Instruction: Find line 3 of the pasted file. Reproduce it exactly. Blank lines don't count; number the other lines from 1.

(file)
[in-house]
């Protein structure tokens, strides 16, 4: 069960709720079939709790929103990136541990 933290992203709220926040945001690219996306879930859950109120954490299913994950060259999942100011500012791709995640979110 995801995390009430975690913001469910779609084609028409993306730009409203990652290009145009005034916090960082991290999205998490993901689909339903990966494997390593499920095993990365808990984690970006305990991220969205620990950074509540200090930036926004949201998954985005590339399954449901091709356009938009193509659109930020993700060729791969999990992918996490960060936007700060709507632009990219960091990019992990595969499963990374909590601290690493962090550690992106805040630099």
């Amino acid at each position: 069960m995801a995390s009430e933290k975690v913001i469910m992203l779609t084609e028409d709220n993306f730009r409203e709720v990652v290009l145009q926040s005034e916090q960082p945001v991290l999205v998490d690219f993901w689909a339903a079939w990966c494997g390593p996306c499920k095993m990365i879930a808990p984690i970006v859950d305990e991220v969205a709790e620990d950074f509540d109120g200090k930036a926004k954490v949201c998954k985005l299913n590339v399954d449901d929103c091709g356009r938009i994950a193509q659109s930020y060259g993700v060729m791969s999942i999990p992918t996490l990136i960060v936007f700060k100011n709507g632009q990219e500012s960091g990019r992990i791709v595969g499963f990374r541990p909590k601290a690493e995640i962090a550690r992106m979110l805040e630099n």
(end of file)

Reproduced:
């Amino acid at each position: 069960m995801a995390s009430e933290k975690v913001i469910m992203l779609t084609e028409d709220n993306f730009r409203e709720v990652v290009l145009q926040s005034e916090q960082p945001v991290l999205v998490d690219f993901w689909a339903a079939w990966c494997g390593p996306c499920k095993m990365i879930a808990p984690i970006v859950d305990e991220v969205a709790e620990d950074f509540d109120g200090k930036a926004k954490v949201c998954k985005l299913n590339v399954d449901d929103c091709g356009r938009i994950a193509q659109s930020y060259g993700v060729m791969s999942i999990p992918t996490l990136i960060v936007f700060k100011n709507g632009q990219e500012s960091g990019r992990i791709v595969g499963f990374r541990p909590k601290a690493e995640i962090a550690r992106m979110l805040e630099n």